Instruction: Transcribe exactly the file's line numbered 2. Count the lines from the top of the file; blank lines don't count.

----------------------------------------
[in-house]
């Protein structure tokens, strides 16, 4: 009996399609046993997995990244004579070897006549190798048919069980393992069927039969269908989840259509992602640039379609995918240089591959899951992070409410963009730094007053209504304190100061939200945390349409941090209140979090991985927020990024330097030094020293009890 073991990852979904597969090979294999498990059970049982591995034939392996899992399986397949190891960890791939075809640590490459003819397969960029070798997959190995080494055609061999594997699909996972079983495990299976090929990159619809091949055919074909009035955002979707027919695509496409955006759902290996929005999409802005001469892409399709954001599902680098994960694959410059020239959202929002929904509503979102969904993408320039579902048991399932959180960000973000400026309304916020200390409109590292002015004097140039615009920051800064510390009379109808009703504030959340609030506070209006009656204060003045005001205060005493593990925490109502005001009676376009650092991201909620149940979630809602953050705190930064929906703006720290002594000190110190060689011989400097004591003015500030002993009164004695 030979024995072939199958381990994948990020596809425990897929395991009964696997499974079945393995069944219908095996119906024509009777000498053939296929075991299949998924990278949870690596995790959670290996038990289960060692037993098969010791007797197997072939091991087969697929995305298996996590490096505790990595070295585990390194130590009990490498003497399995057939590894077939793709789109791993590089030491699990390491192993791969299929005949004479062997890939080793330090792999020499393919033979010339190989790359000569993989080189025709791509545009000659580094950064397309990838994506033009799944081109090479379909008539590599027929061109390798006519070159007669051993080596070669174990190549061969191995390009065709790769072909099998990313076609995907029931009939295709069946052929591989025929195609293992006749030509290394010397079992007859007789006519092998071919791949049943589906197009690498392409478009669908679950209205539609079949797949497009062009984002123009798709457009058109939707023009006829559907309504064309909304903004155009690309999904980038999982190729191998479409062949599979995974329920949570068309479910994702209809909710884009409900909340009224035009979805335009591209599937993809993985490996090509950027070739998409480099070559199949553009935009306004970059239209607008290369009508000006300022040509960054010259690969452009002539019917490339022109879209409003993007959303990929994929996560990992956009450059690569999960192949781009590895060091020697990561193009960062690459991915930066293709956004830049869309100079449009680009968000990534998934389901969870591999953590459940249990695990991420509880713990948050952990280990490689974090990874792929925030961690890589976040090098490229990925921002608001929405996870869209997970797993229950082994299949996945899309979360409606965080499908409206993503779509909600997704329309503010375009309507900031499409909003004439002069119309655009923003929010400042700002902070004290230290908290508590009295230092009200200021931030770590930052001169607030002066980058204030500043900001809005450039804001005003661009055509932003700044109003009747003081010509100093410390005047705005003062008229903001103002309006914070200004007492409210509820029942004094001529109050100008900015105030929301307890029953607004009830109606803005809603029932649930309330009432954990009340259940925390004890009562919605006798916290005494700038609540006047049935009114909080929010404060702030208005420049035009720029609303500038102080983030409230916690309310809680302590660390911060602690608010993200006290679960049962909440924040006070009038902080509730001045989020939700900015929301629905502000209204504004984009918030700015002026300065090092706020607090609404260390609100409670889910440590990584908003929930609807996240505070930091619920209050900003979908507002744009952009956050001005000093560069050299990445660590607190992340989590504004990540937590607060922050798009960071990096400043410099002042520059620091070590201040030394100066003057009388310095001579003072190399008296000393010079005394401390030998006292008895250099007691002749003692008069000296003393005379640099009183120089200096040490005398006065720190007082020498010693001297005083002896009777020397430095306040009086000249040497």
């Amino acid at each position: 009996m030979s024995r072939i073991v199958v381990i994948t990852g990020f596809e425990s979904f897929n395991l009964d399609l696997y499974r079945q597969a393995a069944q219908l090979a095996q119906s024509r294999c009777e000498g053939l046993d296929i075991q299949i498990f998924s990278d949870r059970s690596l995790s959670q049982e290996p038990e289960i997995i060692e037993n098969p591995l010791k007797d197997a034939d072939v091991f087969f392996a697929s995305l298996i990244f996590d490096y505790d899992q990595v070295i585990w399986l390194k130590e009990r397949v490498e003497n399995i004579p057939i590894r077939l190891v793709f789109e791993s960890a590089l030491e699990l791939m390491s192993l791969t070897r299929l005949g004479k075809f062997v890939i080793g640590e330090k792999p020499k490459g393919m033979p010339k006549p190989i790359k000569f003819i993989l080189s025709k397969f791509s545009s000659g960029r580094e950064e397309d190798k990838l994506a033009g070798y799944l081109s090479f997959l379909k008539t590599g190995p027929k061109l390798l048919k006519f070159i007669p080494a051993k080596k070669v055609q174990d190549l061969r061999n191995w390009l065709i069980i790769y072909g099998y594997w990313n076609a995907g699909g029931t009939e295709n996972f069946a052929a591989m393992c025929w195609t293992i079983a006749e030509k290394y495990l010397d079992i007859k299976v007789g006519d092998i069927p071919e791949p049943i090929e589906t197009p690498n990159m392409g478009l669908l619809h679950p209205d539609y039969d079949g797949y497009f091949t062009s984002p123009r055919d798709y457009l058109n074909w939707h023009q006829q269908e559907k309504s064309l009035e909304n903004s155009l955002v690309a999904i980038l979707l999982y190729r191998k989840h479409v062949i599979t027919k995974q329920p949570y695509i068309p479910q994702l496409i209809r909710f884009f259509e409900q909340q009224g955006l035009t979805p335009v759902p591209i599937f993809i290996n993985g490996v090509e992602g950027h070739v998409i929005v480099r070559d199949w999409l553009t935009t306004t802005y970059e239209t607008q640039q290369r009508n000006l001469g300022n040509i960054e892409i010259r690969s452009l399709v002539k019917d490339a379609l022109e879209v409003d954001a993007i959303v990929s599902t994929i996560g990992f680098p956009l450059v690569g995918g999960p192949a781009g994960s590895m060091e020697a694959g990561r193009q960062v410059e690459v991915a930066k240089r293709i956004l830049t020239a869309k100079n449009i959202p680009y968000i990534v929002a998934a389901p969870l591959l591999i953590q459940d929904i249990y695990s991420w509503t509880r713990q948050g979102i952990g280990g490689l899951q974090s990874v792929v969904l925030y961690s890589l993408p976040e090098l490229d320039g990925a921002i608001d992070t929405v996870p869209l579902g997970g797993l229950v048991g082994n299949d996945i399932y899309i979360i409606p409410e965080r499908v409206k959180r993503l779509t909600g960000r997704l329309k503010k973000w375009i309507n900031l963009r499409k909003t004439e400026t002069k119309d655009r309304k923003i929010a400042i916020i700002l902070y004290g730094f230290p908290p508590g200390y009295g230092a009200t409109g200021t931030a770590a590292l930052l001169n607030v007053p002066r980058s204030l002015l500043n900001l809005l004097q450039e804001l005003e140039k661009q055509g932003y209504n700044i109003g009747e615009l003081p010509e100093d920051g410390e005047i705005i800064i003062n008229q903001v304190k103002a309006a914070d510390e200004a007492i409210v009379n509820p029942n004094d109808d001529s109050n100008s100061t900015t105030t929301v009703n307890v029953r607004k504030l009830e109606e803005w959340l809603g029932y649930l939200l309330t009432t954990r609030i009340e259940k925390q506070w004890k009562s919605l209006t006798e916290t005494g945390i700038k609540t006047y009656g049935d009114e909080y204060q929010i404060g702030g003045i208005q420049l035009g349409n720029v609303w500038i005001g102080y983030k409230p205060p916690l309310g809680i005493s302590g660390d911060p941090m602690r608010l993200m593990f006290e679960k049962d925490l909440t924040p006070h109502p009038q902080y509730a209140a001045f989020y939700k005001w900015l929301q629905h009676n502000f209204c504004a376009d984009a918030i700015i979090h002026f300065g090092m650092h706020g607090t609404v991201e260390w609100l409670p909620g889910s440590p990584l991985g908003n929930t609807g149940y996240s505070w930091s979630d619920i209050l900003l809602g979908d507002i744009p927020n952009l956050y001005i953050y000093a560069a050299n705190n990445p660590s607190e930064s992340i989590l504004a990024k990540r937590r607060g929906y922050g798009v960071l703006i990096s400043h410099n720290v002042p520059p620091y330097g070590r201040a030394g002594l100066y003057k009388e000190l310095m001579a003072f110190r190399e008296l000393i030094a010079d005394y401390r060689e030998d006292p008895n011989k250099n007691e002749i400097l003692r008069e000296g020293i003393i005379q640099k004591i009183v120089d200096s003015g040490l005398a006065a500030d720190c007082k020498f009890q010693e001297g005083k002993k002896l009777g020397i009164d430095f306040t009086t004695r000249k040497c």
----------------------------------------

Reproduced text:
């Protein structure tokens, strides 16, 4: 009996399609046993997995990244004579070897006549190798048919069980393992069927039969269908989840259509992602640039379609995918240089591959899951992070409410963009730094007053209504304190100061939200945390349409941090209140979090991985927020990024330097030094020293009890 073991990852979904597969090979294999498990059970049982591995034939392996899992399986397949190891960890791939075809640590490459003819397969960029070798997959190995080494055609061999594997699909996972079983495990299976090929990159619809091949055919074909009035955002979707027919695509496409955006759902290996929005999409802005001469892409399709954001599902680098994960694959410059020239959202929002929904509503979102969904993408320039579902048991399932959180960000973000400026309304916020200390409109590292002015004097140039615009920051800064510390009379109808009703504030959340609030506070209006009656204060003045005001205060005493593990925490109502005001009676376009650092991201909620149940979630809602953050705190930064929906703006720290002594000190110190060689011989400097004591003015500030002993009164004695 030979024995072939199958381990994948990020596809425990897929395991009964696997499974079945393995069944219908095996119906024509009777000498053939296929075991299949998924990278949870690596995790959670290996038990289960060692037993098969010791007797197997072939091991087969697929995305298996996590490096505790990595070295585990390194130590009990490498003497399995057939590894077939793709789109791993590089030491699990390491192993791969299929005949004479062997890939080793330090792999020499393919033979010339190989790359000569993989080189025709791509545009000659580094950064397309990838994506033009799944081109090479379909008539590599027929061109390798006519070159007669051993080596070669174990190549061969191995390009065709790769072909099998990313076609995907029931009939295709069946052929591989025929195609293992006749030509290394010397079992007859007789006519092998071919791949049943589906197009690498392409478009669908679950209205539609079949797949497009062009984002123009798709457009058109939707023009006829559907309504064309909304903004155009690309999904980038999982190729191998479409062949599979995974329920949570068309479910994702209809909710884009409900909340009224035009979805335009591209599937993809993985490996090509950027070739998409480099070559199949553009935009306004970059239209607008290369009508000006300022040509960054010259690969452009002539019917490339022109879209409003993007959303990929994929996560990992956009450059690569999960192949781009590895060091020697990561193009960062690459991915930066293709956004830049869309100079449009680009968000990534998934389901969870591999953590459940249990695990991420509880713990948050952990280990490689974090990874792929925030961690890589976040090098490229990925921002608001929405996870869209997970797993229950082994299949996945899309979360409606965080499908409206993503779509909600997704329309503010375009309507900031499409909003004439002069119309655009923003929010400042700002902070004290230290908290508590009295230092009200200021931030770590930052001169607030002066980058204030500043900001809005450039804001005003661009055509932003700044109003009747003081010509100093410390005047705005003062008229903001103002309006914070200004007492409210509820029942004094001529109050100008900015105030929301307890029953607004009830109606803005809603029932649930309330009432954990009340259940925390004890009562919605006798916290005494700038609540006047049935009114909080929010404060702030208005420049035009720029609303500038102080983030409230916690309310809680302590660390911060602690608010993200006290679960049962909440924040006070009038902080509730001045989020939700900015929301629905502000209204504004984009918030700015002026300065090092706020607090609404260390609100409670889910440590990584908003929930609807996240505070930091619920209050900003979908507002744009952009956050001005000093560069050299990445660590607190992340989590504004990540937590607060922050798009960071990096400043410099002042520059620091070590201040030394100066003057009388310095001579003072190399008296000393010079005394401390030998006292008895250099007691002749003692008069000296003393005379640099009183120089200096040490005398006065720190007082020498010693001297005083002896009777020397430095306040009086000249040497």